Led by Kyle Lowry and DeMar DeRozan, the Raptors could make a splash in the East.
The Raptors are pretty good all of a sudden. They’re not “fire your head coach with the best record in the conference good,” but they are turning some heads. Kyle Lowry has stepped it up: he’s shooting more threes at a higher percentage with his total scoring up from 17.8 to 20.7 points per game, and he’s getting to the stripe more and making a higher percentage of his freebies.
DeMar DeRozan may have taken an even bigger jump than Lowry this season. He’s averaging a career high 23.2 points per game, a career high 4.1 assists per game, and a career high 8.1 free throw attempts per game. He is living in the lane, like pitching a tent and bringing a sleeping bag, with a league leading 11.9 drives per game. The DeRozan recipe is simple: dribble through guys, elevate over them, and rattle home three-footers as they foul you out of necessity.
It helps that the exciting Toronto backcourt has one of the most fun color announcers in Jack Armstrong, “HELLOO!”https://www.youtube.com/watch?v=wWz09NtSueA
The improvement of Toronto’s star backcourt is not the only thing that makes this team a force to be reckoned with. They also quietly made some great moves this offseason to get deeper and better defensively. Interestingly enough, the Raptors actually have the exact same record at this point as they did last year: 29-15. This belies their improvement. Last year, they coasted through a dreadful Eastern Conference, didn’t play a lick of defense, and then got swept by Paul Pierce‘s “I called game,” five-seed Wizards, who weren’t even that good.
This year, they’ve jumped from 23rd to 10th in defensive rating, mostly due to their acquisition of the two stalwarts Cory Joseph and Bismack Biyombo. These two guys come off the bench, but they’re still two of Toronto’s better players. In fact, Toronto’s two best lineups by plus/minus both have Joseph and Biyombo in them.
Cory Joseph is one of those ball-hawking, tenacious guards who is glued to his guy for 94 feet. It’s surprising when he lets his man go to the huddle unimpeded for timeouts. Biyombo, who has some serious and sometimes comical stone hands on offense, is a monster patrolling the paint defensively. He is one of the best rim protectors in the league, and Raptors GM Masai Ujiri grabbed him for two years at just $5.7 million.
These two signings didn’t just make the Raptors better defensively; it also made them deeper. When starting center Jonas Valanciunas missed 17 games with a hand injury, Biyombo was able to fill in adequately, allowing the Raptors to go 11-6. When they’re fully healthy, the Raptors now sport a solid bench that comes in with energy and plays with chemistry, a key ingredient to a successful team. On Sunday, they destroyed a Clippers bench that was much heralded this offseason, flipping a 12-point deficit into a 12-point lead. Joseph and Biyombo had +/- marks of +33 and +24 respectively.
There seems to be space in the east for Toronto as well. At this point, it’s not insane to imagine the Raptors giving the Cavs some trouble in the Eastern Conference Finals. First, they’d have to get there. Let’s give them the second seed, just because they’re sitting comfortably there now and no other team has shown any reason why they should be expected to catch up.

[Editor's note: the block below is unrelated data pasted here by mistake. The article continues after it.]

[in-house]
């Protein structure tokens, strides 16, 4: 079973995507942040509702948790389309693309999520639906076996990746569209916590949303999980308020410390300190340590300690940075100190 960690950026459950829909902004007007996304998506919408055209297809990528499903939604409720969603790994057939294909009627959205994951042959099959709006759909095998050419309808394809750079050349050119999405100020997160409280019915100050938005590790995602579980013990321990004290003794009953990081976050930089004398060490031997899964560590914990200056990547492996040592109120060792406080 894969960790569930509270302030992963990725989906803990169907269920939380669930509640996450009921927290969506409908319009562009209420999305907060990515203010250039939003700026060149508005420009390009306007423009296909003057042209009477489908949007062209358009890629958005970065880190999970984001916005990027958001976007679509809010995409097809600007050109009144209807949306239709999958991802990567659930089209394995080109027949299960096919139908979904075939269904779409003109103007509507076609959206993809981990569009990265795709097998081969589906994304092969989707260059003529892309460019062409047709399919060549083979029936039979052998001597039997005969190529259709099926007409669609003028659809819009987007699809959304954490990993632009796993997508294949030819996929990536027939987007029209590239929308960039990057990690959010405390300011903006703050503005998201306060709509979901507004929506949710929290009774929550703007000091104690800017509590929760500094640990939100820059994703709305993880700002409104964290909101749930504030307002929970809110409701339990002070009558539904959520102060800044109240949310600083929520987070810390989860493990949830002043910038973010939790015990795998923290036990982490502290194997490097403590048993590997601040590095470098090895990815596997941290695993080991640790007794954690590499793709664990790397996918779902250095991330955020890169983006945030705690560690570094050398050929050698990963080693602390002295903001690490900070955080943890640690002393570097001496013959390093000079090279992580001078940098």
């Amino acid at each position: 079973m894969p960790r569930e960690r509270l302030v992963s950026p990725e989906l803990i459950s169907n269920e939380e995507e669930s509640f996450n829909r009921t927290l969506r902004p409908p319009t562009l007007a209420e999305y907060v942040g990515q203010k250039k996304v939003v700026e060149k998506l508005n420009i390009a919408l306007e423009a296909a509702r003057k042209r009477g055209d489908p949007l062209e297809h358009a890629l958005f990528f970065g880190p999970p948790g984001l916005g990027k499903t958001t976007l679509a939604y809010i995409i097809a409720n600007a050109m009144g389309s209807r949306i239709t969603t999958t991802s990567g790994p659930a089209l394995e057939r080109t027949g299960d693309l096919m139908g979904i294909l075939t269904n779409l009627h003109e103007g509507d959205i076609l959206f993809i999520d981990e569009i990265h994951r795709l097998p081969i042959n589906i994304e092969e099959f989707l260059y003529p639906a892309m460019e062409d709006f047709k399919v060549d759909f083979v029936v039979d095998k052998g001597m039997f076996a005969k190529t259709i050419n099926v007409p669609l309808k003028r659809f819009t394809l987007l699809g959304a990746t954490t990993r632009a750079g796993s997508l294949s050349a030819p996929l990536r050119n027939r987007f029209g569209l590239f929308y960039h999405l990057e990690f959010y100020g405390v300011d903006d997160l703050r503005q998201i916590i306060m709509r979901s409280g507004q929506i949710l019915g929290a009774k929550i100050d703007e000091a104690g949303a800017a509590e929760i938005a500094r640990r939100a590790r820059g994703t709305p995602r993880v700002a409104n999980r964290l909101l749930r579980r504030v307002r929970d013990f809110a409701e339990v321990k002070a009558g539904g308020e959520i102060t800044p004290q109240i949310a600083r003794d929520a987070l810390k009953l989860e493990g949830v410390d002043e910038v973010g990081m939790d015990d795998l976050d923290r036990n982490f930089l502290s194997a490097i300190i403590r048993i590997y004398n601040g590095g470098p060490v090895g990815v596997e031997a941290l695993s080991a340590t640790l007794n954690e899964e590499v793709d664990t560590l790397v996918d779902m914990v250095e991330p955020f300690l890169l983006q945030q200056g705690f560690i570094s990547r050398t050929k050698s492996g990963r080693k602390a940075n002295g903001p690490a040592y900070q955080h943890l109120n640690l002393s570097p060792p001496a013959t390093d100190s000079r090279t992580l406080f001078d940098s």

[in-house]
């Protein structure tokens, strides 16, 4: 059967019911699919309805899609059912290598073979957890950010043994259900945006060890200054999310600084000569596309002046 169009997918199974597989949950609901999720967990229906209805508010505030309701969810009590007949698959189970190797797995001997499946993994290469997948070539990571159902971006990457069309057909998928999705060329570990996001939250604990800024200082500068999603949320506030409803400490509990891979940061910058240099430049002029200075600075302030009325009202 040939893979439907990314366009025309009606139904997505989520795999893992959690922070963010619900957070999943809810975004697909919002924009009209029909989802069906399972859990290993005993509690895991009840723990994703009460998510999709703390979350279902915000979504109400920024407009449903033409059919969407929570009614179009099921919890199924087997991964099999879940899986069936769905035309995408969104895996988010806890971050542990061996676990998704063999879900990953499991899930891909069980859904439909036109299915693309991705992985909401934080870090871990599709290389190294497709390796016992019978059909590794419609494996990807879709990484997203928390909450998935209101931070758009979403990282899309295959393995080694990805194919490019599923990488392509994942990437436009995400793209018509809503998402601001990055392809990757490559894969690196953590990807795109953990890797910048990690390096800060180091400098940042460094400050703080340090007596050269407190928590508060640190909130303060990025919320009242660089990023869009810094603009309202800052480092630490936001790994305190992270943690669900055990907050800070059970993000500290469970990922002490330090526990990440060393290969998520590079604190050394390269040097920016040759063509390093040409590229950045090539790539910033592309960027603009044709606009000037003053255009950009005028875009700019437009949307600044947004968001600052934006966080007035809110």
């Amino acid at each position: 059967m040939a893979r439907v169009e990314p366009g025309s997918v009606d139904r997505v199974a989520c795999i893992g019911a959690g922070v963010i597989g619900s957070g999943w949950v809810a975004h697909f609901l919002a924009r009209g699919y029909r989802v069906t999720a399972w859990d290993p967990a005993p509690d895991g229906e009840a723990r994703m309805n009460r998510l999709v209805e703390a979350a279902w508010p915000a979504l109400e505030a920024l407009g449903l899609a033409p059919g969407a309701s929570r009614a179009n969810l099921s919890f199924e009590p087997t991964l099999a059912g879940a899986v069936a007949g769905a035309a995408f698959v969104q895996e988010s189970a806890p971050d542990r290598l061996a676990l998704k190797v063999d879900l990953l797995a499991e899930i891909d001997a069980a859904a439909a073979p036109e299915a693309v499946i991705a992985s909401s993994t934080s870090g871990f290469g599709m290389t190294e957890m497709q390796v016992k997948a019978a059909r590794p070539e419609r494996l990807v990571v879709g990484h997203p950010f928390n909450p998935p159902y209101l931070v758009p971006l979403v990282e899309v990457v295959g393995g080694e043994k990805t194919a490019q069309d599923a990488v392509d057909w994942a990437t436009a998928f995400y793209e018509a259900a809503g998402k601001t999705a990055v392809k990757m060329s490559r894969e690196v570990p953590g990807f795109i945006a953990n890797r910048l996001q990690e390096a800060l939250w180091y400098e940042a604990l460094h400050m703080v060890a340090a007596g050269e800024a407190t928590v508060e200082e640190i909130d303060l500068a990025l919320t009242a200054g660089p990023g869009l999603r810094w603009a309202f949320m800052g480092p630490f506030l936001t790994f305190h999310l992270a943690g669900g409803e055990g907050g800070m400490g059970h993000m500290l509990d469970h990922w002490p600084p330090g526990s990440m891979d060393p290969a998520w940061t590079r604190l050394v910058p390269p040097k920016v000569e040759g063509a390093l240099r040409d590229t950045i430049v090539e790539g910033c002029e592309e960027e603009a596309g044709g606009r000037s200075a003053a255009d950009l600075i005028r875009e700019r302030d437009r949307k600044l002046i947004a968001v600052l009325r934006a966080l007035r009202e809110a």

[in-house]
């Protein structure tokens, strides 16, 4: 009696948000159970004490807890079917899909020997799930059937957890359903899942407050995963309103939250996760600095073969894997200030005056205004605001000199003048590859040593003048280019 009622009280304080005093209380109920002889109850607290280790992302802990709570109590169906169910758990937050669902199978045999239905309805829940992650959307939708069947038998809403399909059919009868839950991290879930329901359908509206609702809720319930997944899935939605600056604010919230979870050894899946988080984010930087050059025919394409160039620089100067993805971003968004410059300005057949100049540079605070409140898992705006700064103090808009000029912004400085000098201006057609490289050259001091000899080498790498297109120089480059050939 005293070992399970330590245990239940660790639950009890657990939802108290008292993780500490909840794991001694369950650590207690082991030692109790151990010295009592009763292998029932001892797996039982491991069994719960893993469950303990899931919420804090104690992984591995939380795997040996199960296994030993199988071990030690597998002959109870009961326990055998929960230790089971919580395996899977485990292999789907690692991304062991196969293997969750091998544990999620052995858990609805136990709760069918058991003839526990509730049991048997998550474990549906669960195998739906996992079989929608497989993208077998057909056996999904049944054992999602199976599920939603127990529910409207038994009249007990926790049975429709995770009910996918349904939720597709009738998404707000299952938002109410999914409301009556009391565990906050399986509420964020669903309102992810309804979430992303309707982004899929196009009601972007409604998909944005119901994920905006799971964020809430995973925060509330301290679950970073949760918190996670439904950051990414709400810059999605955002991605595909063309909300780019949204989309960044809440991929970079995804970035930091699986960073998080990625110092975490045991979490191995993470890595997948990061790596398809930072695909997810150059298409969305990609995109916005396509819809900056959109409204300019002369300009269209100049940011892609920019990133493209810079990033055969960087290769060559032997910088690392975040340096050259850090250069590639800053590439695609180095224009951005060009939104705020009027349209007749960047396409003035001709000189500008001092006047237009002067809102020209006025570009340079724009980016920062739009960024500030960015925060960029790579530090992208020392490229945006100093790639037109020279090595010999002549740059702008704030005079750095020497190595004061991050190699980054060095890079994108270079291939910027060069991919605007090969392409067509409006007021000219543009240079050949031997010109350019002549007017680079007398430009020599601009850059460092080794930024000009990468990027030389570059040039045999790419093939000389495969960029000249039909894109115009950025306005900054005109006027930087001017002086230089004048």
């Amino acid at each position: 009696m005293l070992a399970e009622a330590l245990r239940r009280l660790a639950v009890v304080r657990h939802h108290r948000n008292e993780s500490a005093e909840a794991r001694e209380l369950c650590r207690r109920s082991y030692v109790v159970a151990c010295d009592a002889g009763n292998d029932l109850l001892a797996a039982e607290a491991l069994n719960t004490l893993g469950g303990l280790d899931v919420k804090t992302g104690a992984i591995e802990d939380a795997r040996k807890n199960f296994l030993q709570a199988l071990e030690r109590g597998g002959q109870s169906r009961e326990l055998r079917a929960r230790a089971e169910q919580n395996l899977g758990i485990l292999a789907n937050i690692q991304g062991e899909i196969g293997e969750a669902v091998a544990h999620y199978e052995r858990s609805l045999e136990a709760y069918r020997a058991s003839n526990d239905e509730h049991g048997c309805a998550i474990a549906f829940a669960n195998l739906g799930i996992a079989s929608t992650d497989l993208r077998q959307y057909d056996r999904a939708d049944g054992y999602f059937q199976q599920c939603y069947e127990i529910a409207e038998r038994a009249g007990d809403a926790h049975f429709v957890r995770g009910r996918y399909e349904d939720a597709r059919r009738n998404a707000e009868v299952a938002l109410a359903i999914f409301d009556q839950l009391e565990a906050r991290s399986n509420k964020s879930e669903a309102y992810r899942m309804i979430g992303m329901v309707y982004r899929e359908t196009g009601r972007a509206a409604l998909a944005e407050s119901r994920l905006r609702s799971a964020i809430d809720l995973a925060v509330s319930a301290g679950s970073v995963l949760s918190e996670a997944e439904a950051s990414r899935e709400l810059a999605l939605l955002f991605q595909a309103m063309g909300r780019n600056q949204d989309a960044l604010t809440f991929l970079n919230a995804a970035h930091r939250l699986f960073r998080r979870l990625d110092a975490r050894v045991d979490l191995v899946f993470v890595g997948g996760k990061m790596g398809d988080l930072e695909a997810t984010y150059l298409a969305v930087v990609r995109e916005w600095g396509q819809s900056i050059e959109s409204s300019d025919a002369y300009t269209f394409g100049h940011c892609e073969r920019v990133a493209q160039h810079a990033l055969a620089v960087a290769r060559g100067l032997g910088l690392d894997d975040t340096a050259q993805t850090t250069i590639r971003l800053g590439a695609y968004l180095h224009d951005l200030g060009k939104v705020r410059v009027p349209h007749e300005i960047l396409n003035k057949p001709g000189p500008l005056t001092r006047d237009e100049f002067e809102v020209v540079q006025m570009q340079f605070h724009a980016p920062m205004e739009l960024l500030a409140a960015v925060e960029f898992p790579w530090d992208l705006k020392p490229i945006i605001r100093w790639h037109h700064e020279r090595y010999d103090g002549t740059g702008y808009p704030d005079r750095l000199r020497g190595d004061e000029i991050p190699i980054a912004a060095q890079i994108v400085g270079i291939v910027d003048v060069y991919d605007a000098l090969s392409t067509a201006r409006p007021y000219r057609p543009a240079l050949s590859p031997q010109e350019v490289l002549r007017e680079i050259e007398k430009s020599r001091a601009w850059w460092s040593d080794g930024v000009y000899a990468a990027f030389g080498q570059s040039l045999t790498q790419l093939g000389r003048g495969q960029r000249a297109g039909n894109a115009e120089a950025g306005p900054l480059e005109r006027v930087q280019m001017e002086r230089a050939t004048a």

There are a myriad of teams they could see in the first round, but the only one that could pose any true trouble would be a Miami team that has underperformed in the regular season due to injury and age, but could get healthy at the right time to be one of those dangerous seven-seeds. It doesn’t take the biggest imagination to see a fully healthy Bosh and Wade tandem knocking off a top-seed in the playoffs, but a lot has to go wrong for Toronto for that to happen. Giving the Raptors the benefit of the doubt (and just for argument’s sake), let’s slide them into the next round.
Chicago or Atlanta might bother them a little more in the second round, but it’s nothing that Toronto’s home court shouldn’t be able to stave off. Chicago just has too much uncertainty in the frontcourt. Are they going to continue to rely on Bobby Portis? Can Doug McDermott play enough defense to stay on the court? Is Derrick Rose ever going to not be bad again?
The Atlanta Hawks are a little scarier. They still have their core from last year’s Eastern Conference Finals team, minus DeMarre Carroll, who was nabbed by, guess who, the Raptors. Millsap and Horford are as potent as ever, but Korver has suffered from severe regression, an understandable setback after his monster season. The Hawks, however, aren’t without their flaws. Tiago Splitter hasn’t gelled quite as well as they may have hoped, averaging a paltry 0.69 points per possession as the roll man in pick and rolls, one of the worst marks in the NBA.
This podcast also points out two other major issues with the Hawks this season. Jeff Teague has struggled, and the entire Hawks team has been dreadful on the boards, second worst in the league. Teague’s shooting is down to 38% in January; he’s only playing 28.4 minutes per game; and his shot chart is really ugly, especially in the paint. He’s not even closing games at this point, as backup point guard Dennis Schröder has taken on that role. It’s really hard to see him keeping up with Lowry in a series.
So now it’s the Eastern Conference Finals, and it’s LeBron James, and it’s unlikely. But it’s not impossible. Lowry and DeRozan are really good players smack in the middle of their primes, and they’re giving elite teams fits. This year, the Raptors have beaten the Thunder in Oklahoma City, the Clippers twice, and the Spurs. They took the Warriors to the final buzzer in Oracle, and as for the Cavs, they’ve split the series, each team winning at home. They can beat anyone.
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